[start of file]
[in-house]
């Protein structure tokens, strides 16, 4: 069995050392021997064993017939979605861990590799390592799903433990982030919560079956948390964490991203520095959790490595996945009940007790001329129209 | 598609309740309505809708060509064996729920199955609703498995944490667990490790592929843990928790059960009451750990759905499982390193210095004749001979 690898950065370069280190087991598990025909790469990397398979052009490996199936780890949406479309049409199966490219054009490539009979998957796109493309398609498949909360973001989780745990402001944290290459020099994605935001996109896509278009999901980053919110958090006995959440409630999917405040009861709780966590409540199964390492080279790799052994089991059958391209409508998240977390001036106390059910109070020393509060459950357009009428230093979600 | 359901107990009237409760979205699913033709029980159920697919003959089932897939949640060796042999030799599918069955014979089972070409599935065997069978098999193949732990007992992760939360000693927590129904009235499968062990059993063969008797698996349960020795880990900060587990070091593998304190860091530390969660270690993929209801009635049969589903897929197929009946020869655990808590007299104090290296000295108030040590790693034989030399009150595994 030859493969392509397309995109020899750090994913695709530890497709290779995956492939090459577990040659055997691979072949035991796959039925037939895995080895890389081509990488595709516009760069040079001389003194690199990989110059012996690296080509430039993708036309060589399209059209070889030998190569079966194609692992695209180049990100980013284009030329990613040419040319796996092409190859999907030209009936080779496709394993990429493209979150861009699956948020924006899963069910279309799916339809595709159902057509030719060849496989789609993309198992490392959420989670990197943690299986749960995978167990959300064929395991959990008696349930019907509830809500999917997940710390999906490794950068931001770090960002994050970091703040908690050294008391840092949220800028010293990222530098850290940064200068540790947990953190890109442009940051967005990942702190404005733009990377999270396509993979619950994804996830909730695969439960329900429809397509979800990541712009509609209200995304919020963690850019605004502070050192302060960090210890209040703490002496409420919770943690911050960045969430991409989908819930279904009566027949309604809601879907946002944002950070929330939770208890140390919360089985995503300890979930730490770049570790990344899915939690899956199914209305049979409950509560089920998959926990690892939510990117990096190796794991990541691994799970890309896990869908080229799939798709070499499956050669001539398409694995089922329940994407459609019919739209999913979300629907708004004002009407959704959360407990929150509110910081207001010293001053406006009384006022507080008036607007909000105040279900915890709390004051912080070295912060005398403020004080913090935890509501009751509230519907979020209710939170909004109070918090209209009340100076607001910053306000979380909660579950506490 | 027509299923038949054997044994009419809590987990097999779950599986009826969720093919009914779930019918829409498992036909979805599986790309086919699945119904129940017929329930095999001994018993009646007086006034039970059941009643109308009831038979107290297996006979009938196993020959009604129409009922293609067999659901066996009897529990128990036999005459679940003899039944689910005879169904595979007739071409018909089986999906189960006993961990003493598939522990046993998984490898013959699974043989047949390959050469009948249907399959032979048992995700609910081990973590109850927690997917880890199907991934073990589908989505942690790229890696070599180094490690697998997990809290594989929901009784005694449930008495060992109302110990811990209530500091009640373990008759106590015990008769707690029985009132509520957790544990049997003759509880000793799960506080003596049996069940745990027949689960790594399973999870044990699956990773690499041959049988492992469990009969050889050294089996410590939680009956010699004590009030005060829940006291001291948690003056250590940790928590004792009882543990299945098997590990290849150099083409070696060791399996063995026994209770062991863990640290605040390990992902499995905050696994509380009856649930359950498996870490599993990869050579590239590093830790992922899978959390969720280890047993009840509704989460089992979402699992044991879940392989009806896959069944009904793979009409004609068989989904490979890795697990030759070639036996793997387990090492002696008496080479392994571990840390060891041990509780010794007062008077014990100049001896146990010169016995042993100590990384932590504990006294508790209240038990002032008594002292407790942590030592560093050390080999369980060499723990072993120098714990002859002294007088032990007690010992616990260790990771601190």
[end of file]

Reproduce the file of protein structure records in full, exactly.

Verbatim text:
[in-house]
């Protein structure tokens, strides 16, 4: 069995050392021997064993017939979605861990590799390592799903433990982030919560079956948390964490991203520095959790490595996945009940007790001329129209 | 598609309740309505809708060509064996729920199955609703498995944490667990490790592929843990928790059960009451750990759905499982390193210095004749001979 690898950065370069280190087991598990025909790469990397398979052009490996199936780890949406479309049409199966490219054009490539009979998957796109493309398609498949909360973001989780745990402001944290290459020099994605935001996109896509278009999901980053919110958090006995959440409630999917405040009861709780966590409540199964390492080279790799052994089991059958391209409508998240977390001036106390059910109070020393509060459950357009009428230093979600 | 359901107990009237409760979205699913033709029980159920697919003959089932897939949640060796042999030799599918069955014979089972070409599935065997069978098999193949732990007992992760939360000693927590129904009235499968062990059993063969008797698996349960020795880990900060587990070091593998304190860091530390969660270690993929209801009635049969589903897929197929009946020869655990808590007299104090290296000295108030040590790693034989030399009150595994 030859493969392509397309995109020899750090994913695709530890497709290779995956492939090459577990040659055997691979072949035991796959039925037939895995080895890389081509990488595709516009760069040079001389003194690199990989110059012996690296080509430039993708036309060589399209059209070889030998190569079966194609692992695209180049990100980013284009030329990613040419040319796996092409190859999907030209009936080779496709394993990429493209979150861009699956948020924006899963069910279309799916339809595709159902057509030719060849496989789609993309198992490392959420989670990197943690299986749960995978167990959300064929395991959990008696349930019907509830809500999917997940710390999906490794950068931001770090960002994050970091703040908690050294008391840092949220800028010293990222530098850290940064200068540790947990953190890109442009940051967005990942702190404005733009990377999270396509993979619950994804996830909730695969439960329900429809397509979800990541712009509609209200995304919020963690850019605004502070050192302060960090210890209040703490002496409420919770943690911050960045969430991409989908819930279904009566027949309604809601879907946002944002950070929330939770208890140390919360089985995503300890979930730490770049570790990344899915939690899956199914209305049979409950509560089920998959926990690892939510990117990096190796794991990541691994799970890309896990869908080229799939798709070499499956050669001539398409694995089922329940994407459609019919739209999913979300629907708004004002009407959704959360407990929150509110910081207001010293001053406006009384006022507080008036607007909000105040279900915890709390004051912080070295912060005398403020004080913090935890509501009751509230519907979020209710939170909004109070918090209209009340100076607001910053306000979380909660579950506490 | 027509299923038949054997044994009419809590987990097999779950599986009826969720093919009914779930019918829409498992036909979805599986790309086919699945119904129940017929329930095999001994018993009646007086006034039970059941009643109308009831038979107290297996006979009938196993020959009604129409009922293609067999659901066996009897529990128990036999005459679940003899039944689910005879169904595979007739071409018909089986999906189960006993961990003493598939522990046993998984490898013959699974043989047949390959050469009948249907399959032979048992995700609910081990973590109850927690997917880890199907991934073990589908989505942690790229890696070599180094490690697998997990809290594989929901009784005694449930008495060992109302110990811990209530500091009640373990008759106590015990008769707690029985009132509520957790544990049997003759509880000793799960506080003596049996069940745990027949689960790594399973999870044990699956990773690499041959049988492992469990009969050889050294089996410590939680009956010699004590009030005060829940006291001291948690003056250590940790928590004792009882543990299945098997590990290849150099083409070696060791399996063995026994209770062991863990640290605040390990992902499995905050696994509380009856649930359950498996870490599993990869050579590239590093830790992922899978959390969720280890047993009840509704989460089992979402699992044991879940392989009806896959069944009904793979009409004609068989989904490979890795697990030759070639036996793997387990090492002696008496080479392994571990840390060891041990509780010794007062008077014990100049001896146990010169016995042993100590990384932590504990006294508790209240038990002032008594002292407790942590030592560093050390080999369980060499723990072993120098714990002859002294007088032990007690010992616990260790990771601190």